Transcranial Magnetic Stimulation: Device Comparison and Clinical Experiences

October 14, 2014

ORLANDO—Neurostimulation, particularly transcranial magnetic stimulation (TMS), offers a unique approach to treat mood disorders with an electrical rather than pharmacologic intervention, said Scott Aaronson, MD, Director of the Clinical Research Program in the Sheppard Pratt Health System.  

TMS uses a moving magnetic field to create an electrical current perpendicular to the moving magnetic field in an area of the brain in which we find decreased activity in depression. 

“The really simple explanation for repetitive TMS is increasing activity in an area of the brain that has decreased activity due to depression, the left dorsolateral prefrontal cortex,” explained Dr. Aaronson in a presentation at the 27th Annual U.S. Psychiatric and Mental Health Congress.  

This stimulation of the dorsolateral prefrontal cortex alters activity in the anterior cingulate as well as deeper limbic regions. 

TMS also results in chronic effects, alterations of monomine concentrations, serotonin receptor modulation, and increase in the plasticity of the brain and in neurogenesis. “Increasingly, BDNF is going to wind up being a marker for improvement,” said Dr. Aaronson.  

A typical treatment session for TMS involves four seconds of 10 Hz (40 separate stimulations) with a 26-second rest time and another four seconds of stimulation. Slight discomfort occurs during the stimulation. “My patients have said it feels like a woodpecker pecking on the side of your head,” said Dr. Aaronson.  

Two FDA-Approved Devices  

There are two FDA-cleared devices for TMS—a Neuronetics device and a Brainsway device that claims a deeper and wider area of stimulation.  

A randomized controlled trial supporting the Neuronetics device was published in Biological Psychiatry, but data for the Brainsway device, which was approved in 2013, are available on the FDA website but have not yet been formally published.  

The Brainsway device uses an H coil design that supports deeper penetration of the magnetic field. It uses an 18 Hz frequency and train duration of 2 seconds, compared with the 10 Hz and 4 seconds of Neuronetics. The overall session duration of Neuronetics device is 37.5 minutes, while the Brainsway session duration is 20.2 minutes, explained Dr. Aaronson.  

Business models of the two devices also differ. Neuronetics offers purchase or lease agreement for use of the chair, which Dr. Aaronson said is possibly close to cost.

The revenue comes from single use shields, but the reimbursement rates are low, making it hard for sites to be profitable.  

Brainsway takes the approach of a lease-only agreement with a first-year lease of unlimited treatments for a single price. “The problem is that model prefers institutions with a larger patient base than private doctors. For the next year, the lease provides a certain number of treatments for a fixed price,” said Dr. Aaronson.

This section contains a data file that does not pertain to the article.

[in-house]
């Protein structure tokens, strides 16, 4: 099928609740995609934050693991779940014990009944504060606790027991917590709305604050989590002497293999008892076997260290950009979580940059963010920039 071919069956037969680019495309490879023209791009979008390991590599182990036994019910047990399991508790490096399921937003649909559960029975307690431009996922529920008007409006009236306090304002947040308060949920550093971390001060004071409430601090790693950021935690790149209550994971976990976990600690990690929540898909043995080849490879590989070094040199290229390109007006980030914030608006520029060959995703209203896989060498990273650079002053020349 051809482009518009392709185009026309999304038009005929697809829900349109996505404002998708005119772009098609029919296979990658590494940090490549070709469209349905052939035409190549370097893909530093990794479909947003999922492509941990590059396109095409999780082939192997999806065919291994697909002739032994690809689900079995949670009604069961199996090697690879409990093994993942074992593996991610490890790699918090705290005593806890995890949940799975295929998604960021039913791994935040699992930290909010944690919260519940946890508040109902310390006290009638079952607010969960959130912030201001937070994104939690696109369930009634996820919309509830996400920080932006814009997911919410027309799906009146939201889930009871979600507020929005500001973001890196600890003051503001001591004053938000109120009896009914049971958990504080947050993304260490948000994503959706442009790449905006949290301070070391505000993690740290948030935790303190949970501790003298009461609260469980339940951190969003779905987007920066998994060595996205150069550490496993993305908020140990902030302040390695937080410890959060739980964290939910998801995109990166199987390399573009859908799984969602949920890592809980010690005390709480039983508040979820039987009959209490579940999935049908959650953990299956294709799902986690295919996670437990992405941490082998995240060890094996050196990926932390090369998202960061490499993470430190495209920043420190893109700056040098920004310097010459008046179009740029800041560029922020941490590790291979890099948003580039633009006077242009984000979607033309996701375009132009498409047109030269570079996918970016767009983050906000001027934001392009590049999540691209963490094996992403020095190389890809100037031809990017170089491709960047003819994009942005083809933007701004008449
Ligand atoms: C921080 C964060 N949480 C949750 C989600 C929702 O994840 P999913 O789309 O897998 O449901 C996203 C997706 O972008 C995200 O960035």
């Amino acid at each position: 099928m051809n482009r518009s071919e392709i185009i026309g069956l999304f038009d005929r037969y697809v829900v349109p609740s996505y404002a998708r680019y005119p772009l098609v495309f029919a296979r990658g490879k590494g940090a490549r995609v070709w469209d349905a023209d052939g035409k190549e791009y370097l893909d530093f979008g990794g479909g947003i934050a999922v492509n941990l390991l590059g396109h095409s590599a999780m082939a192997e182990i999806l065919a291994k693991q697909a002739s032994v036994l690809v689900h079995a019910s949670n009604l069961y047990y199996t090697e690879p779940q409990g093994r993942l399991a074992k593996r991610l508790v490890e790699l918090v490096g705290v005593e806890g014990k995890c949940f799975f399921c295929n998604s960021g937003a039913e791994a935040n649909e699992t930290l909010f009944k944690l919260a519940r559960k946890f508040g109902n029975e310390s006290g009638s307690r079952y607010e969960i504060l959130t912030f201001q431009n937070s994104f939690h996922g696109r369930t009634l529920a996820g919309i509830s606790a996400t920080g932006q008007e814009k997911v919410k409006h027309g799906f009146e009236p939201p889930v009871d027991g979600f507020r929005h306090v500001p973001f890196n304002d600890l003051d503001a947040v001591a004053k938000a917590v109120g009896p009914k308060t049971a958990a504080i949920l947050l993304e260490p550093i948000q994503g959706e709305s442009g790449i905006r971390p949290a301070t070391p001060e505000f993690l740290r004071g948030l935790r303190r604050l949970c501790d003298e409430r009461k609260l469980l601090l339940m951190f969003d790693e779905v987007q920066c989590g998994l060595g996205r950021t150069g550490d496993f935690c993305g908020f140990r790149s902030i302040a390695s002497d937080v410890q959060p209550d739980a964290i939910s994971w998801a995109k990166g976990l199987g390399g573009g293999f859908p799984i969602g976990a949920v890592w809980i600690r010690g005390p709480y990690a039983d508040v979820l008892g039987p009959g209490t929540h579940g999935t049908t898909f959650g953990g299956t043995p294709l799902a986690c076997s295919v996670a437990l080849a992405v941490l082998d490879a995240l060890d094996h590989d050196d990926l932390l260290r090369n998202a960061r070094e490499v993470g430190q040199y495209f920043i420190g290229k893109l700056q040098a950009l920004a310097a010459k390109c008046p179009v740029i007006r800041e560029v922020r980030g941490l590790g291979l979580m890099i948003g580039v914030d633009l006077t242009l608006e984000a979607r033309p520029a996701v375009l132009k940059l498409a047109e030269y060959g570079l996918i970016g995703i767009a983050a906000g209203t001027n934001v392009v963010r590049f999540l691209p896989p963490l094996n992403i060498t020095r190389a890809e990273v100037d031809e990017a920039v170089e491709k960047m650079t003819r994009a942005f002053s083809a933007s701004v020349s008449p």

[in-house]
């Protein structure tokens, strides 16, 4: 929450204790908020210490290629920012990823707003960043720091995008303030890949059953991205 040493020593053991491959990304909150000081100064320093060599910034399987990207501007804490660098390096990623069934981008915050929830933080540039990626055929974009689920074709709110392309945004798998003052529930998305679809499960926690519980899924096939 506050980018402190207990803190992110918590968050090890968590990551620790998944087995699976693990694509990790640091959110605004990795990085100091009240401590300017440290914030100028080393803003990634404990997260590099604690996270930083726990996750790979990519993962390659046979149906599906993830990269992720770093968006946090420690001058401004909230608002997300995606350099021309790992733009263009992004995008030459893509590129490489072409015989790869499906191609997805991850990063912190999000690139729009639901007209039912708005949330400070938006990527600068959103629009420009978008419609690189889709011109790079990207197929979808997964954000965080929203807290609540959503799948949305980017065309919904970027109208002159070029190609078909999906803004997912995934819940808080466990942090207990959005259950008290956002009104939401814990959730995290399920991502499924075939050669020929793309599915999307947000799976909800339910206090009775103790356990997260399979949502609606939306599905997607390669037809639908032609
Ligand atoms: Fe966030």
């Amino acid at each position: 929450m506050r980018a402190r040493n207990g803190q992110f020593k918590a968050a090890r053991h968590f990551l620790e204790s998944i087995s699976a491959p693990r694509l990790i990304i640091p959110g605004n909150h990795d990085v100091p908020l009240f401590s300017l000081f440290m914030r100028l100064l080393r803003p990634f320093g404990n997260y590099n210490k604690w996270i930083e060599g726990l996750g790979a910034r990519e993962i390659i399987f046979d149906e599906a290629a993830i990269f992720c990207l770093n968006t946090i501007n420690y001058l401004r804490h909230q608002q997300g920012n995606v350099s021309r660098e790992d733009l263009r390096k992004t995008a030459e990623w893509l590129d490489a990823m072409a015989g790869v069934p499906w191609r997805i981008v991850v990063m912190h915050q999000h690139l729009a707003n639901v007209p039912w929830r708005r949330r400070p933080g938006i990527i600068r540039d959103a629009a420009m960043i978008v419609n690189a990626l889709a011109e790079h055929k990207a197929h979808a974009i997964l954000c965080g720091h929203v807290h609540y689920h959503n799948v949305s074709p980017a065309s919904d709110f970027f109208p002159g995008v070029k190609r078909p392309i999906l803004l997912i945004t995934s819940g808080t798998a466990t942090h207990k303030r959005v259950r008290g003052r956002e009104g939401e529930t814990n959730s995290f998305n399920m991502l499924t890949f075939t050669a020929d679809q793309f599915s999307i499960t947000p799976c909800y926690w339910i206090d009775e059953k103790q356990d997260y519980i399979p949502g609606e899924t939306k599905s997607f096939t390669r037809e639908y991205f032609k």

Although Medicare will pay for TMS in many parts of the country, they might not pay enough to make the investment worthwhile for clinicians considering purchasing one of the devices. However, Dr. Aaronson added that these business models are evolving.  

Personal Experience With TMS

Dr. Aaronson has personally used TMS in clinical practice since April 2009. So far, he has treated about 175 patients, all of whom were cash or free care. The typical patient has failed two to six antidepressants in current episodes.  

Nearly all patients, except as required by study, were on antidepressant medication, and about half of patients premedicated with an NSAID or acetaminophen. After 30 treatments over six weeks, patients experienced a 63% response rate and 33% remission rate by MADRS scores.  

No patient was unable to complete a course of treatment due to intolerable adverse effects, and several maintenance patients have been in remission for two to four years.  

Dr. Aaronson believes TMS may be ideal for multi-medication intolerant patients and could be especially helpful in avoiding the use of medications in pregnancy or postpartum.  

He sees TMS as more of an alternative to polypharmacy than as an alternative to ECT. “The reason for that is I don’t think it’s as strong as ECT, and we really haven’t looked at the folks who have failed treatments.” Nonetheless, on a personal basis he would want to fail TMS before trying ECT.  

In addition, Dr. Aaronson says TMS appears to be more helpful as an add-on treatment to medication than as monotherapy.  

Little data exist on TMS for bipolar depression or about maintenance treatment. “I think those are the two things I would like someone to study,” said Dr. Aaronson.  

“We are at the beginning of a revolution in the care of psychiatric illness,” Dr. Aaronson concluded.  

—Lauren LeBano  


1. Aaronson S. [Psych Congress conference presentation]. September 21, 2014. Neurostimulation in the Treatment of Mood Disorders 2014 .